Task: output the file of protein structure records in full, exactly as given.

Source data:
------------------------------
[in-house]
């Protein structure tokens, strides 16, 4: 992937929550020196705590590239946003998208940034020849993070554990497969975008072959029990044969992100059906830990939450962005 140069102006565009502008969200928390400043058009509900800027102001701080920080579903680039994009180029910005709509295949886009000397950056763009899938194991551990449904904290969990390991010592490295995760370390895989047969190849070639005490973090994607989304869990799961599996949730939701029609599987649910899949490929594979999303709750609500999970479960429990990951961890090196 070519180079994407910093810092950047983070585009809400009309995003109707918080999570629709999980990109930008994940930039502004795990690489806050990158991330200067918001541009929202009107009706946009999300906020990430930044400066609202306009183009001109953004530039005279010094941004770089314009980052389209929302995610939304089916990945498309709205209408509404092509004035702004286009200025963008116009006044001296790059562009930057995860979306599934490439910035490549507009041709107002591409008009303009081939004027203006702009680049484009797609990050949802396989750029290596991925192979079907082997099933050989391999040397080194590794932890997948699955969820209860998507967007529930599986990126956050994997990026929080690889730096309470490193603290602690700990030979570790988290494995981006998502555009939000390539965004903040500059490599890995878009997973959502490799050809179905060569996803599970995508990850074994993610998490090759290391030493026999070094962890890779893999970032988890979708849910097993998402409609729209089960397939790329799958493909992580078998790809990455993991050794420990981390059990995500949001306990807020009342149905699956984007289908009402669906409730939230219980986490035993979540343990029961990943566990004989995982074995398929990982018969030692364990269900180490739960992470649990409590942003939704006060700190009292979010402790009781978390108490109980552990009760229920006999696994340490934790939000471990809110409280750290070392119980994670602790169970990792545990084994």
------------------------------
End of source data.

[in-house]
């Protein structure tokens, strides 16, 4: 992937929550020196705590590239946003998208940034020849993070554990497969975008072959029990044969992100059906830990939450962005 140069102006565009502008969200928390400043058009509900800027102001701080920080579903680039994009180029910005709509295949886009000397950056763009899938194991551990449904904290969990390991010592490295995760370390895989047969190849070639005490973090994607989304869990799961599996949730939701029609599987649910899949490929594979999303709750609500999970479960429990990951961890090196 070519180079994407910093810092950047983070585009809400009309995003109707918080999570629709999980990109930008994940930039502004795990690489806050990158991330200067918001541009929202009107009706946009999300906020990430930044400066609202306009183009001109953004530039005279010094941004770089314009980052389209929302995610939304089916990945498309709205209408509404092509004035702004286009200025963008116009006044001296790059562009930057995860979306599934490439910035490549507009041709107002591409008009303009081939004027203006702009680049484009797609990050949802396989750029290596991925192979079907082997099933050989391999040397080194590794932890997948699955969820209860998507967007529930599986990126956050994997990026929080690889730096309470490193603290602690700990030979570790988290494995981006998502555009939000390539965004903040500059490599890995878009997973959502490799050809179905060569996803599970995508990850074994993610998490090759290391030493026999070094962890890779893999970032988890979708849910097993998402409609729209089960397939790329799958493909992580078998790809990455993991050794420990981390059990995500949001306990807020009342149905699956984007289908009402669906409730939230219980986490035993979540343990029961990943566990004989995982074995398929990982018969030692364990269900180490739960992470649990409590942003939704006060700190009292979010402790009781978390108490109980552990009760229920006999696994340490934790939000471990809110409280750290070392119980994670602790169970990792545990084994």